Our round-up of news, notes, tips and tweets exhibiting how public diplomacy affects the world each and every day.
Is it possible for Bashar al-Assad to rejuvenate his international reputation after overseeing years of Syrian civil war? Believe it or not, Neal Rosendorf points out a potential historical parallel to Assad in Francisco Franco in this compelling piece.
While most policy analysts are currently preoccupied with the crisis in the Ukraine, there remains the ongoing bloodbath in Syria, which to date has claimed 150,000 lives. It is now clear that Bashar al-Assad will not be removed from power in the foreseeable future; and over the long term he is likely to preside permanently over a rump Syrian state. If this proves to be the case, will the Assad regime’s self-inflicted damage to its international reputation prove so great that Syria will be doomed to permanent isolation from the U.S. and the West? Could Assad, tarred in some quarters as “Butcher Bashar,” ever rehabilitate his blackened international image? Quite possibly. History provides a powerful example of a near-universally reviled dictatorship that undertook a major international reputation-rebuilding program, which ultimately proved highly effective: postwar Franco Spain. [CPD Blog]
— Petri Hakkarainen (@PHakkarainen) April 24, 2014
Both the European Union and China are playing up their mutual admiration through media channels in order to balance the U.S. influence in each.
A close, friendly, and constructive relationship with the EU is significant for China in a number of respects. First, China “going west” is a reflection of mutual interests with the EU. Second, it demonstrates that China does not want to be completely tied to relations with the U.S. Further, it highlights Beijing’s determination to build a multipolar world order. As Beijing advocates for a “new type of great power relations” with the U.S., it also seeks to enhance its relations with other major powers. The EU is obviously among Beijing’s top priorities. This leads us to a question: If the U.S. finds itself falling short on its commitments to its allies and key partners, while China continues its rise and keeps “building bridges” across the globe, will the U.S. start to think more seriously about China’s vision for a multipolar world order? [The Diplomat]
— Yeni Diplomasi (@YeniDiplomasi) April 24, 2014
Latin American countries are turning toward culinary nation brands in order to attract international tourism.
With the increase in the popularity of food tourism and passion for new food experiences, countries are realizing that they can cash in not only on their iconic sights, but also on their culinary nation brand. When a country turns its foods into a national brand that is good for business. Culinary nation branding is part of the evolving field of culinary diplomacy which uses food and cuisine as a tool of international relations. It is no coincidence that countries like Thailand, South Korea, and the United States have started promoting themselves with their cuisine. Some of the strongest culinary nation brands are in Latin America, Peru and Mexico have the strongest ones, but other countries are betting their kitchens on a new positive identity. That is why trade and tourism ministries are seeking out their best chefs, restaurants, and culinary traditions. [Voxxi]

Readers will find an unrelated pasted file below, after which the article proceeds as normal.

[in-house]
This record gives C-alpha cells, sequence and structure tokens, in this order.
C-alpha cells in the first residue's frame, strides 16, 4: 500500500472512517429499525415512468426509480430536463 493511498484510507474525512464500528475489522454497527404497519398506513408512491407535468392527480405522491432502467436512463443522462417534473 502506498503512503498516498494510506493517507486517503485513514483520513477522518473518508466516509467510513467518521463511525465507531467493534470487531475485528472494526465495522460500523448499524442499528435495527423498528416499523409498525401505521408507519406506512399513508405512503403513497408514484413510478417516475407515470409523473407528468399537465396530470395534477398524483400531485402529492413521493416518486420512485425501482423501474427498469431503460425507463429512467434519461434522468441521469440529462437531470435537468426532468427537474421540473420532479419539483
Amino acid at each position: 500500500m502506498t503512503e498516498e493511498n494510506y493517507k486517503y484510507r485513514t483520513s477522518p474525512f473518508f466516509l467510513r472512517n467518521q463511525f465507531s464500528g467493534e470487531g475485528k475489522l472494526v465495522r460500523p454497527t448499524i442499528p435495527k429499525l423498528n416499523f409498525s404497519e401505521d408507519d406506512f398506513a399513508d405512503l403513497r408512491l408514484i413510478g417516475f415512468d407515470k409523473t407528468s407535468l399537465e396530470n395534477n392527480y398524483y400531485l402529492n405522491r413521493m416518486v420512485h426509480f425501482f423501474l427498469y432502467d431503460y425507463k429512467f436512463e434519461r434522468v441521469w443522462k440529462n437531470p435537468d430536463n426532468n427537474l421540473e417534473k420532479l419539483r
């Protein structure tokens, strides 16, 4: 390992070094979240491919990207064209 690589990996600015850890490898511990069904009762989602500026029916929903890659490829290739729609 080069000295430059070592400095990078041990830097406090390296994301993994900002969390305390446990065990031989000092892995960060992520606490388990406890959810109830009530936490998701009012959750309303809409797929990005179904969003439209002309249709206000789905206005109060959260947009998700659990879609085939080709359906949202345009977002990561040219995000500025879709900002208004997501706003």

Popularized internationally by an acclaimed documentary, 89-year-old sushi master Jiro Ono is becoming a gastrodiplomacy tool of Japan.
President Obama kicked off the first leg of his tour of Asia on Wednesday with some sushi diplomacy. He dined with Japanese Prime Minister Shinzo Abe at a revered and tiny temple of sushi in Tokyo called Sukiyabashi Jiro. The subterranean restaurant, with just 10 seats at the counter, was made famous by the 2011 documentary Jiro Dreams of Sushi. Obama emerged with a thumbs-up review. “That’s some good sushi right there,” he said. “It was terrific. Thank you so much.” [NPR]
— Ariën Breunis (@BreunisA) April 23, 2014
Celebrity diplomacy is a perilous tactic (though this was obviously not planned): Justin Bieber stumbles into a volatile East Asian conflict.
During a visit to Tokyo with his mother on Wednesday, Justin Bieber posted photos of himself at Japan’s controversial Yasukuni Shrine on his Instragram account, sparking outrage in some Asian countries. As outrage spread across social media sites in China and South Korea, China’s Foreign Ministry took the unusual step of directly addressing the issue. “I don’t know the political stance of this Canadian singer, but China’s view on Japanese leaders visiting the Yasukuni Shrine is clear and consistent,” a spokesperson with the Foreign Ministry said, South China Morning Post reported. He added: “I hope this singer can learn more about the history of Japanese militarism, and the wrongful historical and militaristic views promoted by the shrine after the visit.” [The Diplomat]
In contrast, check out the Prince and Princess of Wales much more successful celebrity diplomacy trip to Australia.
This is succession planning. It’s about laying down memories in Australia against the time the Queen dies. The first tour is the one that matters – the tour with the young couple and the baby, the gloss not worn off their marriage and possible princely misdemeanours of the child far in the future. The same plans brought the Prince and Princess of Wales to the rock 30 years ago. Little has changed. Fleet Street grandees flew across the world for the first showing of William. The same plan worked for George. If you’re a royal photographer you need a supply of baby pictures. They’re an asset for life. [The Guardian]
#digitaldiplomacy is not diplomacy without diplomats. It is diplomacy with 1000 times better equipped, communicative and engaging diplomats.
— Gökhan Yücel (@goyucel) April 22, 2014
photo credit: CPD Blog